Resting your residual limb in an elevated position can reduce pain and swelling. You may want to strive to keep your limb straight, especially when resting it on something like a cushion where it may inadvertently bend. A piece of foam cut to size and in the right shape can work well to elevate and support the residual limb while keeping it straight.

Desensitizing the residual limb

After amputation, the skin on your residual limb will be sensitive to the touch, and eventually, when the prosthesis is fitted and you are starting to walk, it will be subjected to forces it was never intended to cope with. To develop a tolerance for these forces you may need to desensitise your residual limb. Please note that for some people, desensitisation techniques like those suggested here may also decrease phantom pain. Talk with your prosthetist or other members of your medical team for suggestions on how to perform desensitizing exercises on your residual limb.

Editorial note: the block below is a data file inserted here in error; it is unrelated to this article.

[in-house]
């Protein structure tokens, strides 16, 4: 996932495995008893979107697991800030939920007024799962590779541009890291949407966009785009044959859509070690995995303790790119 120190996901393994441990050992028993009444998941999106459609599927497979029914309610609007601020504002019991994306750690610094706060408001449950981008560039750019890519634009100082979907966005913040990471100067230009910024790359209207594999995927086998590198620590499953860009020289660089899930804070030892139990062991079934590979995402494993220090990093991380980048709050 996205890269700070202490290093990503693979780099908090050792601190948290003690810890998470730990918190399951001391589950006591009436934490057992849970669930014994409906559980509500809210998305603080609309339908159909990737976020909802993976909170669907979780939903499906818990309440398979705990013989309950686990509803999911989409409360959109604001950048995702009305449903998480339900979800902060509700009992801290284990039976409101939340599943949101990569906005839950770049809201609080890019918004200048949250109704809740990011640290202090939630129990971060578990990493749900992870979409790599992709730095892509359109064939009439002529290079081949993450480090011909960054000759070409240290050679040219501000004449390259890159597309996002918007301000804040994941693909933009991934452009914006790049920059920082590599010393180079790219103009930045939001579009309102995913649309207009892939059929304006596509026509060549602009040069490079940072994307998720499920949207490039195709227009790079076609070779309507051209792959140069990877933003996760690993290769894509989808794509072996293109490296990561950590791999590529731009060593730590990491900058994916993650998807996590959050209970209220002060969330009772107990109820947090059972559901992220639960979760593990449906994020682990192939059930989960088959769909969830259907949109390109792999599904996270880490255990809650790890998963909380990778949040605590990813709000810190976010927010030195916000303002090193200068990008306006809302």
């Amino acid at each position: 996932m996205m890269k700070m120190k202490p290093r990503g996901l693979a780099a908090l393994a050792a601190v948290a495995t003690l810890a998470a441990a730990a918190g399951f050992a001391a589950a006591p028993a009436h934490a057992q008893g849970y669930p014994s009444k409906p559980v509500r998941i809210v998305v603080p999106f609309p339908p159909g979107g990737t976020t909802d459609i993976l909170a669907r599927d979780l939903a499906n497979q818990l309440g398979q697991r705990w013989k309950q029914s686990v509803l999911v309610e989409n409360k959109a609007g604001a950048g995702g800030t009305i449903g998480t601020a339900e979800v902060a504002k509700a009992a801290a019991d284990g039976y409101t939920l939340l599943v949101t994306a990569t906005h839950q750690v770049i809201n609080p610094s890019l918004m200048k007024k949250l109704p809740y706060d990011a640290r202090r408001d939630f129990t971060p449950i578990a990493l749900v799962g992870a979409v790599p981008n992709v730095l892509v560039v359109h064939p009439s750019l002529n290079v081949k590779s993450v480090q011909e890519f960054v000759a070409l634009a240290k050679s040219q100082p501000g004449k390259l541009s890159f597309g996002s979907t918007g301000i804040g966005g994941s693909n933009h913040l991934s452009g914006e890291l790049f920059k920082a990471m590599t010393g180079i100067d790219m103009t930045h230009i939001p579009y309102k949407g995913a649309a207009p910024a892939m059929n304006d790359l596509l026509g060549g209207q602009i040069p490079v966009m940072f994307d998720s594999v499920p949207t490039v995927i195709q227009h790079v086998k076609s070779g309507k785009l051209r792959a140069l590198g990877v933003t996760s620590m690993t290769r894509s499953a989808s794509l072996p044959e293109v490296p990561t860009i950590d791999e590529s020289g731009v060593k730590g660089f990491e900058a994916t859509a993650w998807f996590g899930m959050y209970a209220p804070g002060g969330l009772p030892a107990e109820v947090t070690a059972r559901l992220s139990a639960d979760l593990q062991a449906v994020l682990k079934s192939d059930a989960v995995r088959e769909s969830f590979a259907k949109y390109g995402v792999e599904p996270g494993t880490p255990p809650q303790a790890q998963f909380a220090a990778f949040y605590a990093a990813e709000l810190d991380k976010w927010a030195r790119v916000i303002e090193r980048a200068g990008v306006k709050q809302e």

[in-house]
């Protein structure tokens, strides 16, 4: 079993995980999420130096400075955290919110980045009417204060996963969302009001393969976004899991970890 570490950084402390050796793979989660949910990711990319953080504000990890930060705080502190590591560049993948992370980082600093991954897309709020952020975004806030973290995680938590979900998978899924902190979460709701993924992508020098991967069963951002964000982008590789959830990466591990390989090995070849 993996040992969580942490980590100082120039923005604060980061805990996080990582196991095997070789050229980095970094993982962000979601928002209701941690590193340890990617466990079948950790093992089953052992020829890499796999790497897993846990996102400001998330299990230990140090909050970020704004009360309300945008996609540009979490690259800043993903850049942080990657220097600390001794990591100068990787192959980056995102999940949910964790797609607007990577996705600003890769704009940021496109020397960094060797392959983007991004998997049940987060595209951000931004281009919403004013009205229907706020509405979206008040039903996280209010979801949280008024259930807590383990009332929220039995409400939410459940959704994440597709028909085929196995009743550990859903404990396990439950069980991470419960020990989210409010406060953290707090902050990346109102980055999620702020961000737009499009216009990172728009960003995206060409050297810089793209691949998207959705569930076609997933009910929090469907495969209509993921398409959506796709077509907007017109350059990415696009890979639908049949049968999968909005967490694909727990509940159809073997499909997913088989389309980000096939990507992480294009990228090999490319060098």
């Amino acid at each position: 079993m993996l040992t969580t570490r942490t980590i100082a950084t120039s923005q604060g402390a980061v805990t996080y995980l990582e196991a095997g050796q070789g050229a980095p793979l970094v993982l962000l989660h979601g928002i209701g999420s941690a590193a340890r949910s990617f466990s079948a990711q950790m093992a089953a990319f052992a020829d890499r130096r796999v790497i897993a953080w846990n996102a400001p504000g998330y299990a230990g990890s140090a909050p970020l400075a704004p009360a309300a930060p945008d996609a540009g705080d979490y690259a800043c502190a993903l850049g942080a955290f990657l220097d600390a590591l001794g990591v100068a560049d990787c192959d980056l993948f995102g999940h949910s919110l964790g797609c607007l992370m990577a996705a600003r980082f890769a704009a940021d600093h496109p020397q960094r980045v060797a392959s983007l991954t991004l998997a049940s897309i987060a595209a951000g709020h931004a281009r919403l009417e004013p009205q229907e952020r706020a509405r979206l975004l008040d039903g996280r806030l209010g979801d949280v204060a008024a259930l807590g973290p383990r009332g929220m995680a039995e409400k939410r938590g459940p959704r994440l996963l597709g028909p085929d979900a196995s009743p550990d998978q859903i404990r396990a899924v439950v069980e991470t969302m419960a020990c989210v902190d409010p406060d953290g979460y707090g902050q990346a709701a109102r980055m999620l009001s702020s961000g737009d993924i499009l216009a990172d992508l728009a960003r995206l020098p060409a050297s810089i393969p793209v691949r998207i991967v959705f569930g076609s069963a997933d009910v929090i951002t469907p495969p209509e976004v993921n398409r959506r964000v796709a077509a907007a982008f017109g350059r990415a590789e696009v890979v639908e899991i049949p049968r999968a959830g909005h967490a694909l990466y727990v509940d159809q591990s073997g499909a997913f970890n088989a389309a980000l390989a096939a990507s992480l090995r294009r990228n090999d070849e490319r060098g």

Scar mobilization

Sometimes as your body heals, scar tissue adheres to the soft tissues and bone beneath it. This can cause skin problems and pain when you are wearing a prosthesis. Ask your medical or rehabilitation team for suggestions about at-home scar mobilization techniques that may be helpful to you.

Inspection of the residual limb

Other skin problems can make using a prosthesis uncomfortable or, in some cases, even impossible. Regularly inspecting your residual limb can help you identify skin problems early, before they become severe.

  • Use a mirror to check your residual limb from every angle.
  • In the beginning, check your residual limb whenever you change your dressing or take off your prosthesis.
  • Later, one daily inspection after washing your residual limb should be enough.